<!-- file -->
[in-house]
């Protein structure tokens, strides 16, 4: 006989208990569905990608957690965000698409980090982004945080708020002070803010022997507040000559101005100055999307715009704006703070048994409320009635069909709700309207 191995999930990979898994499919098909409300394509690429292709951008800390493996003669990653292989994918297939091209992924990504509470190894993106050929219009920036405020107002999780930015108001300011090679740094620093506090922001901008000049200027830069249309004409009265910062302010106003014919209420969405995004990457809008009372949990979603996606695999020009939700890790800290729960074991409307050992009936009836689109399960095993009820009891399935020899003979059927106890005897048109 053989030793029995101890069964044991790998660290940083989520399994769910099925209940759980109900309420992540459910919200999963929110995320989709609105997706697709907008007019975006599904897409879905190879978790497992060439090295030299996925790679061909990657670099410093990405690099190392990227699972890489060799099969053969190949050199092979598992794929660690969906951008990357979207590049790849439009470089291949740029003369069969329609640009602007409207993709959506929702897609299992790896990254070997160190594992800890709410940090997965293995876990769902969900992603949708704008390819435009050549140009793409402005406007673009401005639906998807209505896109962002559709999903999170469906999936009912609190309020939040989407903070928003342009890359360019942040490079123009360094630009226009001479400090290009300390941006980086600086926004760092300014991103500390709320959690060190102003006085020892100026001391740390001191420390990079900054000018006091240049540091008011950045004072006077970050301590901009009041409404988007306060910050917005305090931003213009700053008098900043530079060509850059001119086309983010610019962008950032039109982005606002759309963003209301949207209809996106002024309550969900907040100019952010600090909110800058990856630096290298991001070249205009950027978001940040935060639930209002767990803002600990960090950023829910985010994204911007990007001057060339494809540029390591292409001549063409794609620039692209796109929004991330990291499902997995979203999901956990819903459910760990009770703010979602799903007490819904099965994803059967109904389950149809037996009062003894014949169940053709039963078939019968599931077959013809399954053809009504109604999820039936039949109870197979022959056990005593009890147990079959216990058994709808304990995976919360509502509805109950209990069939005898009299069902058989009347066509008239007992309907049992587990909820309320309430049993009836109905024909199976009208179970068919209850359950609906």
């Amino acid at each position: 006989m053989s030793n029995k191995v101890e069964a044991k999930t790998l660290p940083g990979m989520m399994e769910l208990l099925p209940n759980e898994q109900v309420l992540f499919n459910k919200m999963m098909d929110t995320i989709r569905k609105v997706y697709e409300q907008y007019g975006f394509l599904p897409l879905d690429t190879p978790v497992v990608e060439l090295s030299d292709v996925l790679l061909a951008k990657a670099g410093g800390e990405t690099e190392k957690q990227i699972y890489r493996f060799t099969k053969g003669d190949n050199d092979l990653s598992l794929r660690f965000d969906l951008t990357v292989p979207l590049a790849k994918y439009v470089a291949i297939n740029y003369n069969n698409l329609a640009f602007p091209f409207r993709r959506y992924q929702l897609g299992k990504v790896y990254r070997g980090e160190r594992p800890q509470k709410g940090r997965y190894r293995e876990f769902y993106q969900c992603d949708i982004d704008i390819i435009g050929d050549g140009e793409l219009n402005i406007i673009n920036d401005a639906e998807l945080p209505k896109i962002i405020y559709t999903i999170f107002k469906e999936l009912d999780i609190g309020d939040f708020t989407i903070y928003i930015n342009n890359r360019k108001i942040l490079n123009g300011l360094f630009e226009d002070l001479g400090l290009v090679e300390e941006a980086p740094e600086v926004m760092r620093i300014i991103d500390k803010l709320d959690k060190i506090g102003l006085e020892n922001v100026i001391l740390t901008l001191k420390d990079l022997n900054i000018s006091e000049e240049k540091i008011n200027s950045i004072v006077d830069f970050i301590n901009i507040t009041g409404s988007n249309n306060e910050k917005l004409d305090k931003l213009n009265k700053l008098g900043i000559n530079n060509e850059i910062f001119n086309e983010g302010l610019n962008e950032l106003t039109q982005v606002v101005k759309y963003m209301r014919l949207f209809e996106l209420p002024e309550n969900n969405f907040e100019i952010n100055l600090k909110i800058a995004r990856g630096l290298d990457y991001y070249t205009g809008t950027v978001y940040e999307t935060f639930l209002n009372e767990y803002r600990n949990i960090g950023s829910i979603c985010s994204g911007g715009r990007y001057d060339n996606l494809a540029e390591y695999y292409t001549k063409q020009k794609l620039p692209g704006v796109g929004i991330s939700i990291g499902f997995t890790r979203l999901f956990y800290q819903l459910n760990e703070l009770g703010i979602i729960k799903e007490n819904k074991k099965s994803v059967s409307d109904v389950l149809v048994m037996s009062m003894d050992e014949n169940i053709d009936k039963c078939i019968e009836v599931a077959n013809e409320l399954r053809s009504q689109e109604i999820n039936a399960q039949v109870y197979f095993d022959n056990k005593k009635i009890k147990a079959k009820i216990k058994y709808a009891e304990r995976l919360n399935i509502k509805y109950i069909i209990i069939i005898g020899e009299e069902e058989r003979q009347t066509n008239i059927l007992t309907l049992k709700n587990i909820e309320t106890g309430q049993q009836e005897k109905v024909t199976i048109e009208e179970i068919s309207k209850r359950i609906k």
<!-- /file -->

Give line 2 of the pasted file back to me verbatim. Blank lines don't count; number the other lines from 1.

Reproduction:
């Protein structure tokens, strides 16, 4: 006989208990569905990608957690965000698409980090982004945080708020002070803010022997507040000559101005100055999307715009704006703070048994409320009635069909709700309207 191995999930990979898994499919098909409300394509690429292709951008800390493996003669990653292989994918297939091209992924990504509470190894993106050929219009920036405020107002999780930015108001300011090679740094620093506090922001901008000049200027830069249309004409009265910062302010106003014919209420969405995004990457809008009372949990979603996606695999020009939700890790800290729960074991409307050992009936009836689109399960095993009820009891399935020899003979059927106890005897048109 053989030793029995101890069964044991790998660290940083989520399994769910099925209940759980109900309420992540459910919200999963929110995320989709609105997706697709907008007019975006599904897409879905190879978790497992060439090295030299996925790679061909990657670099410093990405690099190392990227699972890489060799099969053969190949050199092979598992794929660690969906951008990357979207590049790849439009470089291949740029003369069969329609640009602007409207993709959506929702897609299992790896990254070997160190594992800890709410940090997965293995876990769902969900992603949708704008390819435009050549140009793409402005406007673009401005639906998807209505896109962002559709999903999170469906999936009912609190309020939040989407903070928003342009890359360019942040490079123009360094630009226009001479400090290009300390941006980086600086926004760092300014991103500390709320959690060190102003006085020892100026001391740390001191420390990079900054000018006091240049540091008011950045004072006077970050301590901009009041409404988007306060910050917005305090931003213009700053008098900043530079060509850059001119086309983010610019962008950032039109982005606002759309963003209301949207209809996106002024309550969900907040100019952010600090909110800058990856630096290298991001070249205009950027978001940040935060639930209002767990803002600990960090950023829910985010994204911007990007001057060339494809540029390591292409001549063409794609620039692209796109929004991330990291499902997995979203999901956990819903459910760990009770703010979602799903007490819904099965994803059967109904389950149809037996009062003894014949169940053709039963078939019968599931077959013809399954053809009504109604999820039936039949109870197979022959056990005593009890147990079959216990058994709808304990995976919360509502509805109950209990069939005898009299069902058989009347066509008239007992309907049992587990909820309320309430049993009836109905024909199976009208179970068919209850359950609906």